Enigmatic Code

Programming Enigma Puzzles

Enigma 1308: Passing through

From New Scientist #2466, 25th September 2004

Enigma 1308 - 8x5

Enigma 1308 - 10x4

If you are told to draw a rectangle along the lines of a sheet of graph paper such that its area is 40 squares you could choose rectangles measuring 8×5, 10×4, 20×2 or 40×1. Whether you chose the 8×5 or the 10×4 you would find that a diagonal drawn across your rectangle would pass though 12 of the squares.

(1) What is the smallest number of squares of the graph paper that can be the area of THREE different rectangles whose diagonals each pass through the same number of squares?

(2) How many squares does each of those diagonals pass through?

[enigma1308]

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4 responses to “Enigma 1308: Passing through

  1. Jim Randell 19 July 2014 at 7:20 am

    This Python program counts the number of squares crossed by the diagonal in an arbitrary grid, and looks for the first set of rectangles with the same area that provide N different ways of achieving the same number. It solves the N=3 case in 352ms.

    from itertools import count
    from fractions import Fraction as F
    from collections import defaultdict
    from enigma import irange, compare, divisor_pairs, printf
    
    # count how many squares the diagonal of an a x b rectangles passes through
    def measure(a, b):
      # identify where the diagonal crosses x and y lines
      As = list(F(y * b, a) ** 2 + y ** 2 for y in irange(1, a))
      Bs = list(x ** 2 + F(x * a, b) ** 2 for x in irange(1, b))
      # identify the squares the diagonal passes through
      (x, y, n) = (0, 0, 0)
      while True:
        n += 1
        r = compare(As[y], Bs[x])
        if r <= 0: y += 1
        # if we pass through a junction we're done
        if r == 0: return n * (a // y)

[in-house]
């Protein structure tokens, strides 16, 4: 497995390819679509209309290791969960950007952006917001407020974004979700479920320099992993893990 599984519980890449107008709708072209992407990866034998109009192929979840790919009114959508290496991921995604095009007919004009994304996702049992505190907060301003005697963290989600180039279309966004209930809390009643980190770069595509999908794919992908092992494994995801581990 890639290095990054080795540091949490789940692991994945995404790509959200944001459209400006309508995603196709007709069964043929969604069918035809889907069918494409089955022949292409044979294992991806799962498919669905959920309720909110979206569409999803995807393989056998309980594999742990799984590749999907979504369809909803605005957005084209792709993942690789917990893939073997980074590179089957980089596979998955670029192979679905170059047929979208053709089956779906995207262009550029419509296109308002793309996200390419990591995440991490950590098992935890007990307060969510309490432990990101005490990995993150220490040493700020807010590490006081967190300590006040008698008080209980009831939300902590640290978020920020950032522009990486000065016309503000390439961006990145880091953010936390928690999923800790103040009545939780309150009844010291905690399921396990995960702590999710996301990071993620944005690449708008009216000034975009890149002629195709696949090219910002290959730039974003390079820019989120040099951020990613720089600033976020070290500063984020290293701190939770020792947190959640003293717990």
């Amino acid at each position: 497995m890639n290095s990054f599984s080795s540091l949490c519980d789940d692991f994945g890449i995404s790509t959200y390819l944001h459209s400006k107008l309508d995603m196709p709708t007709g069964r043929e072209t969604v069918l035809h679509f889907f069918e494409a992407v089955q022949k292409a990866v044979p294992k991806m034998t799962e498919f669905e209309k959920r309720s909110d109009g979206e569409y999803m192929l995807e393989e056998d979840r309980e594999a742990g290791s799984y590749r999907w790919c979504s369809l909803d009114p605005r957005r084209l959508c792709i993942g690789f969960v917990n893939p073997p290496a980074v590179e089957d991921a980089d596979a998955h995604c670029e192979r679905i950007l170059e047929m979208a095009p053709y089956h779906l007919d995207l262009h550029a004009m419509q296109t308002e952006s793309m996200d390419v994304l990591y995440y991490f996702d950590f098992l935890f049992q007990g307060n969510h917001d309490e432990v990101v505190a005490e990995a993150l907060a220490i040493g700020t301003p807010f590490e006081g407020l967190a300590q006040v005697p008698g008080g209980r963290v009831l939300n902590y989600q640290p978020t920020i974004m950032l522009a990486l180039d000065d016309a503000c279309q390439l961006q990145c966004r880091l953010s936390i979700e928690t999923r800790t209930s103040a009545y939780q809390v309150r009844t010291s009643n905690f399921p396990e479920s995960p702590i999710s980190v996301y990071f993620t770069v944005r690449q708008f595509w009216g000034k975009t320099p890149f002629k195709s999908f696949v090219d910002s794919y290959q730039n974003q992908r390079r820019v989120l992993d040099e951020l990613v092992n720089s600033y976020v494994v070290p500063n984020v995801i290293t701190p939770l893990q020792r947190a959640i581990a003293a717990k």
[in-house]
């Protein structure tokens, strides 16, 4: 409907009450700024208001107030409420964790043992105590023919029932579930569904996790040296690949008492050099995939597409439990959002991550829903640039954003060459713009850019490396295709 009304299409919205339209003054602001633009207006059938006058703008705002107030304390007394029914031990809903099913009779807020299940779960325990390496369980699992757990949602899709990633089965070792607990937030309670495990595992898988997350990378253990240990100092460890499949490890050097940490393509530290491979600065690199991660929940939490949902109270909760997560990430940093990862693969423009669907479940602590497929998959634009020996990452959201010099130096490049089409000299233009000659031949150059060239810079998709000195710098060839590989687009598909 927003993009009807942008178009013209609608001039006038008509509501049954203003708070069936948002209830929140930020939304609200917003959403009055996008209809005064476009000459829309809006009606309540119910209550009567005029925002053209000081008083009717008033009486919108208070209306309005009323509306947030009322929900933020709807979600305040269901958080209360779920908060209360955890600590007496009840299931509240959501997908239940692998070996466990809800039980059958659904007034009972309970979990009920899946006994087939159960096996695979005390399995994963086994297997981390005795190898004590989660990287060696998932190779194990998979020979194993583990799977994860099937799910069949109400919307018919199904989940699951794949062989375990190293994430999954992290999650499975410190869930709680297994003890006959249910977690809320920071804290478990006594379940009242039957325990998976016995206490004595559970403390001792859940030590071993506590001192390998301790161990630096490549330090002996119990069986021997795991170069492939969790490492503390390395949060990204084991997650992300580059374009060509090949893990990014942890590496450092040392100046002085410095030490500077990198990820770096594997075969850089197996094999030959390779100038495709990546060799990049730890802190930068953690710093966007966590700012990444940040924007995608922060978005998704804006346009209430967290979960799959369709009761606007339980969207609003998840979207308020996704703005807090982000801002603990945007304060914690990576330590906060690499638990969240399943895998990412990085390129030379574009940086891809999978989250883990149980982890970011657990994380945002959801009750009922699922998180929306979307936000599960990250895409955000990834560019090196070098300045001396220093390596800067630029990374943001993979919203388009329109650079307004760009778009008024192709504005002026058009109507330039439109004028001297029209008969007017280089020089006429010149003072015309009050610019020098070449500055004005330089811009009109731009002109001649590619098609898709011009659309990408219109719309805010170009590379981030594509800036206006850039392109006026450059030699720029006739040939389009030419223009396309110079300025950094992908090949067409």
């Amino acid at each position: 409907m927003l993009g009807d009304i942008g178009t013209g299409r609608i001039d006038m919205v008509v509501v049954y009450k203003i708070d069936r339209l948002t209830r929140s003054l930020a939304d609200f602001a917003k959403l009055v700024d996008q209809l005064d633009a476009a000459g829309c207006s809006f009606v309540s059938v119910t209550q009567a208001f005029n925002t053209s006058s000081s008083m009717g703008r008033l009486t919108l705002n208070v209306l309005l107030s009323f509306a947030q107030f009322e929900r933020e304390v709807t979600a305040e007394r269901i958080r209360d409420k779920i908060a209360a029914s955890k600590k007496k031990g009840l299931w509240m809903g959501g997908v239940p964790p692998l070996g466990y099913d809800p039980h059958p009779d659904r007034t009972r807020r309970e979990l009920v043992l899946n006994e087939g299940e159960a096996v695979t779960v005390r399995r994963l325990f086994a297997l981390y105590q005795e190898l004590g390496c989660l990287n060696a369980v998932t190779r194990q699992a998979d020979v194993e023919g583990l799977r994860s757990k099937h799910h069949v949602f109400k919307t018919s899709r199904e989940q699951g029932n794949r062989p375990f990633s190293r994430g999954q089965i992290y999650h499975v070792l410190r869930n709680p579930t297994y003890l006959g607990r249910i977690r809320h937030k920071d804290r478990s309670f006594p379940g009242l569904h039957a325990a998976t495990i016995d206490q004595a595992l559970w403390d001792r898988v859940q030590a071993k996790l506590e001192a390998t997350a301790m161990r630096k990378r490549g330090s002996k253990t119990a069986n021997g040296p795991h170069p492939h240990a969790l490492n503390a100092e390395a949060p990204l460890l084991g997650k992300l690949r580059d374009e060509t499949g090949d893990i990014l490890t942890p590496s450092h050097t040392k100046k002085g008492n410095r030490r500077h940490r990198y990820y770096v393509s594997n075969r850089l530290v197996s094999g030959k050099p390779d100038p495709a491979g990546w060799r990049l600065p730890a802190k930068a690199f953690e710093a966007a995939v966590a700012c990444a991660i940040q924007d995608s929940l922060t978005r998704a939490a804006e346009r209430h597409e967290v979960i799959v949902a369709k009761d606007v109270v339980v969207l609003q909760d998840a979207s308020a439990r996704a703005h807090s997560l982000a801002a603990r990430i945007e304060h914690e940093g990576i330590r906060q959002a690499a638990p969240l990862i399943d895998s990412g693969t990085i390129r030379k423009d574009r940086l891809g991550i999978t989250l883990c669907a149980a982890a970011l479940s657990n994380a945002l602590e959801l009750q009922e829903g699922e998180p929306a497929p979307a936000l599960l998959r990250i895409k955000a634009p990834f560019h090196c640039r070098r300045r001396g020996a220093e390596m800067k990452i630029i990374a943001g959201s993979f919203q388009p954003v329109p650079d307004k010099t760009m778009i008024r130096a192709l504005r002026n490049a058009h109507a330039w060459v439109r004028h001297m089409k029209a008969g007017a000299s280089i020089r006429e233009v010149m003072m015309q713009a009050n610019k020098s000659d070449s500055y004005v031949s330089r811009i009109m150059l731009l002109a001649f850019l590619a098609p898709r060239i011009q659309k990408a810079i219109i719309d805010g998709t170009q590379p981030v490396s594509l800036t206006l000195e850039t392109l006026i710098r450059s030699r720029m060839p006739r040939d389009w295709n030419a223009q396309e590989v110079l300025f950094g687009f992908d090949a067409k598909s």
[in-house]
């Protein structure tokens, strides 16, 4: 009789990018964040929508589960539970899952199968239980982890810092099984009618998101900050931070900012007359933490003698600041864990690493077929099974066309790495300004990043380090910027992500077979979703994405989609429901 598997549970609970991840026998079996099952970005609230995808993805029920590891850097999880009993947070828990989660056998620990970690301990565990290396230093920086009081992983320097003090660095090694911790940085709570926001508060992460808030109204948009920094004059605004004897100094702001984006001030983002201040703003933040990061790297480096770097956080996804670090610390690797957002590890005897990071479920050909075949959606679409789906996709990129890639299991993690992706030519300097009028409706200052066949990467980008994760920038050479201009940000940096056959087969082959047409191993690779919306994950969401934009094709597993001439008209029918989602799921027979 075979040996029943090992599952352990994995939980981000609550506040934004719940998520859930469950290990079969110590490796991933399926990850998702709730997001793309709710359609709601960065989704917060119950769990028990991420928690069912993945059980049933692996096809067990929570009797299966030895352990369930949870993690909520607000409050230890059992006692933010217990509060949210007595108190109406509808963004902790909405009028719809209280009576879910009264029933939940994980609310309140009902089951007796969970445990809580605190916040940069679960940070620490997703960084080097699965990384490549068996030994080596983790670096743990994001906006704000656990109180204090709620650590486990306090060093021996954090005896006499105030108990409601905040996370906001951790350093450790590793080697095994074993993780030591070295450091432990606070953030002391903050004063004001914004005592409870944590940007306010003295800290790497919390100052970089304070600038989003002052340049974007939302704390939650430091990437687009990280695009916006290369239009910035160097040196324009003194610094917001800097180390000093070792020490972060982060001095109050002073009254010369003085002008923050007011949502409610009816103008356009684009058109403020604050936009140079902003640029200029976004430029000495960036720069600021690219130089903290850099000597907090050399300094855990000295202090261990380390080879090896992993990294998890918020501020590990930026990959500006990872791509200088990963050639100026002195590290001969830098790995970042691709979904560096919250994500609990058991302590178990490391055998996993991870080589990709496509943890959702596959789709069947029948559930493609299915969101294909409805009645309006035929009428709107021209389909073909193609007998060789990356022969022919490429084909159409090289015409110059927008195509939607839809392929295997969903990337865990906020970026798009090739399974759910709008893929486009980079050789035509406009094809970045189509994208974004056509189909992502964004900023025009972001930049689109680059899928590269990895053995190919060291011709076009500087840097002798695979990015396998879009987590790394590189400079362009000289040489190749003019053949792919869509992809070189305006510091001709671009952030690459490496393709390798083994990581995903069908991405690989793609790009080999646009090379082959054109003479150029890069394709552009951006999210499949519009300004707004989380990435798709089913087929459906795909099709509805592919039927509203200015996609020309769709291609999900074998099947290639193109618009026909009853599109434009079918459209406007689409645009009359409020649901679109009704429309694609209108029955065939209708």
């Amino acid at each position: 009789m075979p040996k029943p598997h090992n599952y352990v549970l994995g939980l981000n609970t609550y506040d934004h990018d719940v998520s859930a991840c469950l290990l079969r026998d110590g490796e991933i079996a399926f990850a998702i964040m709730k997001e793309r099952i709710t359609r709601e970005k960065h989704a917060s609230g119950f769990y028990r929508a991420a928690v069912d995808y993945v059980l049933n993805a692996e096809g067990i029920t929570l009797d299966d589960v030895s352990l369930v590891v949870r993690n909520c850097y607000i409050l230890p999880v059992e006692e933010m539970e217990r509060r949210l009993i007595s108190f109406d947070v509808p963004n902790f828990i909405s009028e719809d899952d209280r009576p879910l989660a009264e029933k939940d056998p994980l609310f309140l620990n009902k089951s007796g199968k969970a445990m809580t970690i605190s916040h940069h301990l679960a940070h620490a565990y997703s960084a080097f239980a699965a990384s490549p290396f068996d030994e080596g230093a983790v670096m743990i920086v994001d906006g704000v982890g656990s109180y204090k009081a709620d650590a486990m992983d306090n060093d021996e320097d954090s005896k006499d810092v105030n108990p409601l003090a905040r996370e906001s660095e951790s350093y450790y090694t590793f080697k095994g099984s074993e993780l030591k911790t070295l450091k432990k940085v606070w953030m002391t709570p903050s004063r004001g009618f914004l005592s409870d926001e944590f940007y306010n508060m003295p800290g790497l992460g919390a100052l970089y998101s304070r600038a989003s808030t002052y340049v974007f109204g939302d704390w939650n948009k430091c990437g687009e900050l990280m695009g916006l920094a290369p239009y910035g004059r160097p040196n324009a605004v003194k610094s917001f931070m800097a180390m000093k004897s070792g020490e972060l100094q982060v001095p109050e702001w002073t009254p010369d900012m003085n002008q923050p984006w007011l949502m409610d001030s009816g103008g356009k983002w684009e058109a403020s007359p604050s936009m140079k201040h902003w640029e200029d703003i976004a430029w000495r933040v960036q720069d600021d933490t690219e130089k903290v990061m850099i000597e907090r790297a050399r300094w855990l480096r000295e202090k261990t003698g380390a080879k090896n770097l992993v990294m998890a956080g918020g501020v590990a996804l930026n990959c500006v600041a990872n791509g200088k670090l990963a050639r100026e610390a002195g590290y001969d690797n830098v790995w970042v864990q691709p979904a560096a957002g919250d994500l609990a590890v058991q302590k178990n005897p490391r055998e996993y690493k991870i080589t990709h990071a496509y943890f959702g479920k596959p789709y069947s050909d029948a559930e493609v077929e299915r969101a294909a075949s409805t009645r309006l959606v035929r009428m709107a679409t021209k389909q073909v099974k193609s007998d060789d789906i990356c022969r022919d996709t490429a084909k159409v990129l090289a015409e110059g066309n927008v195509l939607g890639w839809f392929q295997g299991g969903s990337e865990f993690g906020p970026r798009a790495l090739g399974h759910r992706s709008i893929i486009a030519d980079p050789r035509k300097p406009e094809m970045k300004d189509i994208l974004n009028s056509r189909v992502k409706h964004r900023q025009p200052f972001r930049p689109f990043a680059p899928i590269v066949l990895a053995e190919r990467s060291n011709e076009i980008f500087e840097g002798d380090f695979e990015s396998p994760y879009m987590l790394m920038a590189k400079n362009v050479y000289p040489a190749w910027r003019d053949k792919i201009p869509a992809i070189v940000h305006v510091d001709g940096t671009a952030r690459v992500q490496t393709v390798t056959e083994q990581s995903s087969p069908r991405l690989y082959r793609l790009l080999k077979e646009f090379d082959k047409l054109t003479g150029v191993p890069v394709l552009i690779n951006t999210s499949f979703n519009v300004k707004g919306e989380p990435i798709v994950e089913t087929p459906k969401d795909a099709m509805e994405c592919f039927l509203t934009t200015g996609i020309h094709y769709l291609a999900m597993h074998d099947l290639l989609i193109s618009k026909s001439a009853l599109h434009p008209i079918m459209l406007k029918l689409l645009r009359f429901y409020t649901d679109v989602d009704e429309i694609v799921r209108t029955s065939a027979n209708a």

if r >= 0: x += 1
    
    assert measure(5, 8) == measure(4, 10) == 12
    
    import sys
    N = (3 if len(sys.argv) < 2 else int(sys.argv[1]))
    S = (1 if len(sys.argv) < 3 else int(sys.argv[2]))
    
    # consider increasing number of squares
    for n in count(S):
      # count the different rectangles
      rs = list(divisor_pairs(n))
      # ignore numbers with too few rectangles
      if len(rs) < N: continue
      # compute the measures
      r = defaultdict(list)
      for (a, b) in rs:
        m = measure(a, b)
        r[m].append((a, b))
        printf("[n={n} ({a}, {b}) => {m}]")
      # find measures with N different rectangles
      ms = list((k, v) for (k, v) in r.items() if not(len(v) < N))
      if ms:
        for (k, v) in ms:
          printf("n={n} {v} => {k}")
        break
    

    Solution: (1) the area of the rectangles is 144 squares; (2) the diagonals pass through 24 squares.

    The dimensions of the three rectangles are 24×6, 18×8 and 16×9, as shown below:

    Enigma 1308 - Solution 24x6

    Enigma 1308 - Solution 18x8

    Enigma 1308 - Solution 16x9

    The N=4 case requires rectangles with an area of 3024 squares (36×84, 42×72, 48×63, 54×56), with the diagonals each passing through 108 squares.

    The N=5 case requires rectangles with an area of 3600 squares (30×120, 40×90, 45×80, 48×75, 50×72), with the diagonals each passing through 120 squares.

    The N=6 case requires rectangles with an area of 32400 squares (90×360, 120×270, 135×240, 144×225, 150×216, 162×200), with the diagonals passing through 360 squares.

    The N=7 case requires rectangles with an area of 129600 squares (180×720, 240×540, 270×480, 288×450, 300×432, 320×405, 324×400), with the diagonals passing through 720 squares.

    After that my program takes too long to run.

  2. Paul 19 July 2014 at 2:20 pm

    Here is my Mma Code

    Do[a=Divisors[n];
    b=n/a;
    c=Cases[Partition[Riffle[a,b],2],{a_,b_}/;a<=Sqrt[n]];
    d=GCD@@@c;
    e=Partition[Flatten[Riffle[c,d]],3];Do[AppendTo[e[[q]],Total[e[[q,1;;2]]]-e[[q,3]]],{q,1,Length[e]}];
    f=Last/@Tally[e[[All,4]]];If[Max[f]==3,
    g=Cases[Tally[e[[All,4]]],{a_,b_}/;b==Max[f]];
    Print[Cases[e,{a_,b_,c_,d_}/;d==g[[1,1]]]]],{n,10,144}]//Timing
    
    {6 x 24, 6, 24}
    {8 x 18, 2, 24}
    {9 x 16, 1, 24}
    
    {0.031200,Null}
    

    It finds N=8 in 39 seconds, with 176400 squares and these rectangles, the format is
    {a x b, GCD[a , b],No Squares cut}

    {210 x 840, 210, 840}
    {280 x 630, 70, 840}
    {315 x 560, 35, 840}
    {336 x 525, 21, 840}
    {350 x 504, 14, 840}
    {360 x 490, 10, 840}
    {392 x 450, 2, 840}
    {400 x 441, 1, 840}

    There is a quick way to check how many squares are cut, it is a + b – gcd[a,b] where a and b are the size of the rectangle. To look for the various N change the [Max[f]==3 to 4 etc.

    Paul.

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